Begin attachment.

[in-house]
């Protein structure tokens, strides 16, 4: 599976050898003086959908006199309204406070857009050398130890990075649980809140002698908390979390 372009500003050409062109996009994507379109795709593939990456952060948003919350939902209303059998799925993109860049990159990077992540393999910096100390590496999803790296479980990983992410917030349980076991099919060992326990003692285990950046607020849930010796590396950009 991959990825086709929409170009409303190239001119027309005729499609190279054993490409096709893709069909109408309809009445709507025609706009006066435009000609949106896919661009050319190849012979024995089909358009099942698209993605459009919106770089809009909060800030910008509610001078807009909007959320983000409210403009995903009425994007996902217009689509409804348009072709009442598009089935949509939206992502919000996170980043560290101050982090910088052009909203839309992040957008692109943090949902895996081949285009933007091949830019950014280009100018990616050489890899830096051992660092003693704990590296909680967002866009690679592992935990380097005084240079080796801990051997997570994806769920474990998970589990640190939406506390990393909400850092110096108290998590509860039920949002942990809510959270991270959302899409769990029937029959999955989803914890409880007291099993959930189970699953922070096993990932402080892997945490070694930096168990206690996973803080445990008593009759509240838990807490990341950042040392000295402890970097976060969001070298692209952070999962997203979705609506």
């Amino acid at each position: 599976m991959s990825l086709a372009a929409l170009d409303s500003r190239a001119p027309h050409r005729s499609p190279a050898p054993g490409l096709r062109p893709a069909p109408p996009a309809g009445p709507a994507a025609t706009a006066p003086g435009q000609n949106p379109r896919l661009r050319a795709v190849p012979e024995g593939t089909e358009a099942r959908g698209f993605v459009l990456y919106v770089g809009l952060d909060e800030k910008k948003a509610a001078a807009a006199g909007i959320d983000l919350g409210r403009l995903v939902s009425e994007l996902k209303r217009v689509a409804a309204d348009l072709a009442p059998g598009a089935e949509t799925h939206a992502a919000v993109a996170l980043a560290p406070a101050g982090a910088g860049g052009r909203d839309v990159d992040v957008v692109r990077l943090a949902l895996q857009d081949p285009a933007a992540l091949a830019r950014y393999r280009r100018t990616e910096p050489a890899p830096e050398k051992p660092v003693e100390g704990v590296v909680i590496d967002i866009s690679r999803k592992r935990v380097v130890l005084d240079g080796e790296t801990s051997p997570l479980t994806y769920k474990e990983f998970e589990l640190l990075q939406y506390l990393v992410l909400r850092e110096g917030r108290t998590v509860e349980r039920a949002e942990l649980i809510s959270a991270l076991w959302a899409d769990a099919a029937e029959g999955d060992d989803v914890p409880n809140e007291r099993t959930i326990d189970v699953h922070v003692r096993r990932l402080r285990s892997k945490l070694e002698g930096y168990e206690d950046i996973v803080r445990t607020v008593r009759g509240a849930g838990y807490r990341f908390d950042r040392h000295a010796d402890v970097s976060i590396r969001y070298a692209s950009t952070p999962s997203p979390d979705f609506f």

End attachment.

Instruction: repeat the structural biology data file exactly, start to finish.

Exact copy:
[in-house]
């Protein structure tokens, strides 16, 4: 599976050898003086959908006199309204406070857009050398130890990075649980809140002698908390979390 372009500003050409062109996009994507379109795709593939990456952060948003919350939902209303059998799925993109860049990159990077992540393999910096100390590496999803790296479980990983992410917030349980076991099919060992326990003692285990950046607020849930010796590396950009 991959990825086709929409170009409303190239001119027309005729499609190279054993490409096709893709069909109408309809009445709507025609706009006066435009000609949106896919661009050319190849012979024995089909358009099942698209993605459009919106770089809009909060800030910008509610001078807009909007959320983000409210403009995903009425994007996902217009689509409804348009072709009442598009089935949509939206992502919000996170980043560290101050982090910088052009909203839309992040957008692109943090949902895996081949285009933007091949830019950014280009100018990616050489890899830096051992660092003693704990590296909680967002866009690679592992935990380097005084240079080796801990051997997570994806769920474990998970589990640190939406506390990393909400850092110096108290998590509860039920949002942990809510959270991270959302899409769990029937029959999955989803914890409880007291099993959930189970699953922070096993990932402080892997945490070694930096168990206690996973803080445990008593009759509240838990807490990341950042040392000295402890970097976060969001070298692209952070999962997203979705609506």
């Amino acid at each position: 599976m991959s990825l086709a372009a929409l170009d409303s500003r190239a001119p027309h050409r005729s499609p190279a050898p054993g490409l096709r062109p893709a069909p109408p996009a309809g009445p709507a994507a025609t706009a006066p003086g435009q000609n949106p379109r896919l661009r050319a795709v190849p012979e024995g593939t089909e358009a099942r959908g698209f993605v459009l990456y919106v770089g809009l952060d909060e800030k910008k948003a509610a001078a807009a006199g909007i959320d983000l919350g409210r403009l995903v939902s009425e994007l996902k209303r217009v689509a409804a309204d348009l072709a009442p059998g598009a089935e949509t799925h939206a992502a919000v993109a996170l980043a560290p406070a101050g982090a910088g860049g052009r909203d839309v990159d992040v957008v692109r990077l943090a949902l895996q857009d081949p285009a933007a992540l091949a830019r950014y393999r280009r100018t990616e910096p050489a890899p830096e050398k051992p660092v003693e100390g704990v590296v909680i590496d967002i866009s690679r999803k592992r935990v380097v130890l005084d240079g080796e790296t801990s051997p997570l479980t994806y769920k474990e990983f998970e589990l640190l990075q939406y506390l990393v992410l909400r850092e110096g917030r108290t998590v509860e349980r039920a949002e942990l649980i809510s959270a991270l076991w959302a899409d769990a099919a029937e029959g999955d060992d989803v914890p409880n809140e007291r099993t959930i326990d189970v699953h922070v003692r096993r990932l402080r285990s892997k945490l070694e002698g930096y168990e206690d950046i996973v803080r445990t607020v008593r009759g509240a849930g838990y807490r990341f908390d950042r040392h000295a010796d402890v970097s976060i590396r969001y070298a692209s950009t952070p999962s997203p979390d979705f609506f």